The New York Times takes on “Food Babe”

An interesting article in Friday’s edition of The New York Times. The Grey Lady decided to profile food activist Vani Hari (aka Food Babe) but raised some little known points that call into question her credibility. I highly doubt that Hari’s die-hard fans will be phased about the fact that their favorite food guru has been caught making huge errors in judgement, but they certainly deserved to be singled out.

The Times reveals that while she is very influential on the internet, Hari’s statements are often incorrect and scientists accuse her of being scientifically illiterate. Science-Based Medicine has gone so far as to label Vani Hari as the Jenny McCarthy of Food due to the fear and paranoia she spins. She freely uses the word chemical in order to warn people about toxins but one scientist points out how she avoids the natural toxins in fruits and vegetables.

“Peach pits, for example, are very natural, but they contain cyanide,” said Fergus M. Clydesdale, a professor of food science at the University of Massachusetts. “Oranges have methanol, which is very toxic. And we’ve been eating those for thousands of years.” Professor Clydesdale also pointed out that the body is made of chemicals, and that we eat partly to replenish those chemicals with chemicals from food.

Naturally, Hari dismisses her critics by accusing them of being part of the processed food lobby or industry-funded science. According to The Times, she claims that when she got ill she turned to more natural remedies which helped her get off meds and her asthma and allergies disappeared in about four years. She has also suggested people lie to restaurant servers about allergies so they can avoid genetically modified foods. She also makes huge sums of money peddling fear and pseudoscience too:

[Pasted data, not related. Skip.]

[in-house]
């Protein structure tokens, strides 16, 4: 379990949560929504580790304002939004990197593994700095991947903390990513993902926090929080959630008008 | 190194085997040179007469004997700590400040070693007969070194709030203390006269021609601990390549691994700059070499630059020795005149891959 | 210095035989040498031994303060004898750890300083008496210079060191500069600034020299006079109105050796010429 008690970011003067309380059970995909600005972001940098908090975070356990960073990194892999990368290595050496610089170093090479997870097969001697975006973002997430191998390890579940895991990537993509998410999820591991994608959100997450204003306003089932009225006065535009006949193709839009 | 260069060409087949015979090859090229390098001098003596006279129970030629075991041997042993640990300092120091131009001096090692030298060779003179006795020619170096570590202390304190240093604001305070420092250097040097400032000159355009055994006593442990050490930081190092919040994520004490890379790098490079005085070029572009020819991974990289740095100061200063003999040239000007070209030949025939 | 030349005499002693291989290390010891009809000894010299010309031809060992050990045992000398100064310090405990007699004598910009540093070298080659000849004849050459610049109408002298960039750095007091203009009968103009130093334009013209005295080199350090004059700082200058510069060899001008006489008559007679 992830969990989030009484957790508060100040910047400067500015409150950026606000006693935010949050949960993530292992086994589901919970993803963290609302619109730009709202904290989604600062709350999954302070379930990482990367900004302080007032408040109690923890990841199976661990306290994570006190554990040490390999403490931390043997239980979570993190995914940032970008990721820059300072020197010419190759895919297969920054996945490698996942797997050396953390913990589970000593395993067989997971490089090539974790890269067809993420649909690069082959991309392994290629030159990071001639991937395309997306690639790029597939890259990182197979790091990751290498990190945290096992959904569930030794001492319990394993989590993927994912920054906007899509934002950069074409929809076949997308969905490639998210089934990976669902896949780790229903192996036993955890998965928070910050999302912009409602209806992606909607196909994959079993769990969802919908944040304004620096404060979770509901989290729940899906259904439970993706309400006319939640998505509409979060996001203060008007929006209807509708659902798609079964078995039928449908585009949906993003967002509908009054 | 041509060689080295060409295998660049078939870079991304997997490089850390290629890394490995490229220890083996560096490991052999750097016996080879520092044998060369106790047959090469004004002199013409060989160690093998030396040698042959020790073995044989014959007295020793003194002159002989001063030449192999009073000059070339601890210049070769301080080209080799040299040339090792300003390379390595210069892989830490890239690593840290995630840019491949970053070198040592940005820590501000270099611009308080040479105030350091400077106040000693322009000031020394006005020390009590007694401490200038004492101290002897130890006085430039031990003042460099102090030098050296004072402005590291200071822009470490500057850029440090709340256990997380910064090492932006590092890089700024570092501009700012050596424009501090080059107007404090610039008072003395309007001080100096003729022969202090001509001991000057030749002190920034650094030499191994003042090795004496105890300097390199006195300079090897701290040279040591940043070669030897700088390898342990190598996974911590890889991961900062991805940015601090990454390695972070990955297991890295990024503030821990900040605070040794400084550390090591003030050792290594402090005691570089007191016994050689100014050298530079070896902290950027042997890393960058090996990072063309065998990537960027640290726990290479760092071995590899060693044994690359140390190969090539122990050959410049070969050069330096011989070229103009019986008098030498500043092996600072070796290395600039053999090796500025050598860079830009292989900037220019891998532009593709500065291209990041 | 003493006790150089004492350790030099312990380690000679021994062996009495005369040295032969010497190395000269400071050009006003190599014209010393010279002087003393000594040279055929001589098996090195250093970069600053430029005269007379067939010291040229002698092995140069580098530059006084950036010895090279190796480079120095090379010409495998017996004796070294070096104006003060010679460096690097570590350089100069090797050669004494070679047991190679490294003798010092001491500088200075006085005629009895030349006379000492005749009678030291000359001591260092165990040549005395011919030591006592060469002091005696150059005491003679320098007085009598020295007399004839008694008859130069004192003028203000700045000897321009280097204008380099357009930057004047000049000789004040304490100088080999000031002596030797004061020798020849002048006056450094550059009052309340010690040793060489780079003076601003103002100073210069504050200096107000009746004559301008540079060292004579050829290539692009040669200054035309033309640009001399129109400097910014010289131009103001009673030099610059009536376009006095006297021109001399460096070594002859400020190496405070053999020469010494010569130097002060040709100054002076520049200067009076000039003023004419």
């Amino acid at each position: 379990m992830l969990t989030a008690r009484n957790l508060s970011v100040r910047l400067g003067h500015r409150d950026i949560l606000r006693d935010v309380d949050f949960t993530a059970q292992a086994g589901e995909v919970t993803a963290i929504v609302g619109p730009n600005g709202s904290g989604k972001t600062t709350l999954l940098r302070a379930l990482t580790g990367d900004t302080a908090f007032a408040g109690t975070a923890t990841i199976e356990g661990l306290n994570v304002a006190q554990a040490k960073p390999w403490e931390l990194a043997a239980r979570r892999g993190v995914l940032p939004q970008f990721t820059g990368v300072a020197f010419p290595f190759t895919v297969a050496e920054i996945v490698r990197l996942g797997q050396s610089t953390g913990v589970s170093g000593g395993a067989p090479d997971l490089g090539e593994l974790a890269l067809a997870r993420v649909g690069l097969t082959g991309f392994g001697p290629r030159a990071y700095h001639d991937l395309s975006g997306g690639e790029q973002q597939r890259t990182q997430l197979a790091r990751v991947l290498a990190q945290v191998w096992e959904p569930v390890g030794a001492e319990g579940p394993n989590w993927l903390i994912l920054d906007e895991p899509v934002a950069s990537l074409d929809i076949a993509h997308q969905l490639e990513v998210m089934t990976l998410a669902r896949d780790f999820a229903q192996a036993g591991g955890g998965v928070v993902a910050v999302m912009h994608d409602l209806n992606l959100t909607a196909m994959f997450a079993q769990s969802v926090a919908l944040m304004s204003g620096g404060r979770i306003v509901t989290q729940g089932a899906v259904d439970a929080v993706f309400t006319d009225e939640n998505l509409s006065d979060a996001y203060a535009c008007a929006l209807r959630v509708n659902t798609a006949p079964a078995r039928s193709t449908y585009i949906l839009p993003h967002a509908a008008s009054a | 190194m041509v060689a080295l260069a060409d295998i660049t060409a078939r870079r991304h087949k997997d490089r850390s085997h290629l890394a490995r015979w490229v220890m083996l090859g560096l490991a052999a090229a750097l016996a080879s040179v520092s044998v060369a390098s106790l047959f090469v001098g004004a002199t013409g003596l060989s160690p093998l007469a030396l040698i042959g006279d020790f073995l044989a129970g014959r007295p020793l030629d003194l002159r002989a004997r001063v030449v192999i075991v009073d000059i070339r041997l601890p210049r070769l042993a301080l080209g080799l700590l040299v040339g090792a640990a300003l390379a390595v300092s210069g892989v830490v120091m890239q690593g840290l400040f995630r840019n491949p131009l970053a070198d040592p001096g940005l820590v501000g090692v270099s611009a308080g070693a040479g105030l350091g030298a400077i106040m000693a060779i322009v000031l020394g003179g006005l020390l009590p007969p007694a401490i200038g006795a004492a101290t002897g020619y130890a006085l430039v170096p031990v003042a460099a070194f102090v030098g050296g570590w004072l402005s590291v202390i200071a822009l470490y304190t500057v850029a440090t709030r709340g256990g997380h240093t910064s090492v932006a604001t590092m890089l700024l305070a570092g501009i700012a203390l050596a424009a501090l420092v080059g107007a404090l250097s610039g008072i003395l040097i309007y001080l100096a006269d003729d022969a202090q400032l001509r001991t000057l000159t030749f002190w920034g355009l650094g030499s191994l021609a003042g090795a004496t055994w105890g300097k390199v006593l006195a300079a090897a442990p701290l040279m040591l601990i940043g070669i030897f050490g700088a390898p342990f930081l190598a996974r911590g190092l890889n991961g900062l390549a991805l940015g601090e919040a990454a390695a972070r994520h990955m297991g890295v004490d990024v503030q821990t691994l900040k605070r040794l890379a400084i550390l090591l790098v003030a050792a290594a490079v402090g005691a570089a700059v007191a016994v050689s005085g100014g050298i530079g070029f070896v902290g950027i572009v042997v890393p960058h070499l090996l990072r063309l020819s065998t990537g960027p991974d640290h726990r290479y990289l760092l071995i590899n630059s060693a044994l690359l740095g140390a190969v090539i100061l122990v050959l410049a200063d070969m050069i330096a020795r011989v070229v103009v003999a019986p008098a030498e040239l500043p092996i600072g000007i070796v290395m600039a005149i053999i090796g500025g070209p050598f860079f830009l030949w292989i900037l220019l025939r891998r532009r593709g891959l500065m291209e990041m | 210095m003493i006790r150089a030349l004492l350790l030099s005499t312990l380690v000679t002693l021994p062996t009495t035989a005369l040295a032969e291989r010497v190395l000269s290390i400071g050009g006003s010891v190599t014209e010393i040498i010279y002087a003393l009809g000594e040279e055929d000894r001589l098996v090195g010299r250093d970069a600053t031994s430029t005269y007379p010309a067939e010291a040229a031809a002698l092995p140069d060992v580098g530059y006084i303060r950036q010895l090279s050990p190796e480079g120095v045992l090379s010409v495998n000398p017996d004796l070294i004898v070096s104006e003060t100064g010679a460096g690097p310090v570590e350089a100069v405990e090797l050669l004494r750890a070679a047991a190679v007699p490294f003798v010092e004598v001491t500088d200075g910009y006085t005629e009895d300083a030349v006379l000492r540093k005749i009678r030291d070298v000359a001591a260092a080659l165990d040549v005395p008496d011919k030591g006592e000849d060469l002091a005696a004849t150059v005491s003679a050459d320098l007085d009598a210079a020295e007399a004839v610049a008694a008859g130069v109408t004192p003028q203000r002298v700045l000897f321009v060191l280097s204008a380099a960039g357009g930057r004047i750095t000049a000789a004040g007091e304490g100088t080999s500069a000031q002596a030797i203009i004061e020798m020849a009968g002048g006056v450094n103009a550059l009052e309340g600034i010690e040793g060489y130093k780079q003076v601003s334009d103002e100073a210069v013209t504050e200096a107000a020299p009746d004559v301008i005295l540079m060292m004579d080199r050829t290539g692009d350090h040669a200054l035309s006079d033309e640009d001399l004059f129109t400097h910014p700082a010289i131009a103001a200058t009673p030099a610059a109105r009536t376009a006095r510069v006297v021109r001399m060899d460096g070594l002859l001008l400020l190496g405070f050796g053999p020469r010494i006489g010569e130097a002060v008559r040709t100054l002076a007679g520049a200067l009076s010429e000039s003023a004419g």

Ms. Hari usually profits, promoting expensive alternatives for which she receives Amazon affiliate commissions. (Making a percentage off referrals is a common moneymaker for blogs.) Ms. Hari, who also sells eating guides ($17.99 a month) with “approved brands,” said her methods were “bad business.”

Kevin M. Folta, the chairman of the horticultural sciences department at the University of Florida, described Ms. Hari’s lecture at the university last October as a “corrupt message of bogus science and abject food terrorism.” (Her fee was $6,000.) Dr. Folta added, “She found that a popular social media site was more powerful than science itself, more powerful than reason, more powerful than actually knowing what you’re talking about.”

All Food Babe is is a conspiracy canard who is seeking to make money and gain fame off of the fears of others. She doesn’t have any scientific background but makes it a point to try to insert herself into the complex world of nutrition and chemical science. Van Hari implants into people’s minds the concept of chemicals being bad even though most (if not all) of the chemicals in our food are at levels safe for consumption or are not unhealthy at all.

I have it on information that soon after The New York Times ran its article about her, Hari is either deleting or marking comments critical of her as spam on her Facebook page so her critics’ comments can’t be seen by her page participants. She also has accused Astrophysicist and GMO defender Neil DeGrasse Tyson of being unqualified to talk about foods but Hari has a degree in computer science and doesn’t listen to scientists anyway. Simply put, Vani Hari is a fraud and it is high time she be held accountable for her actions and, simultaneously, get a real job rather than promoting misrepresentations if not outright lies.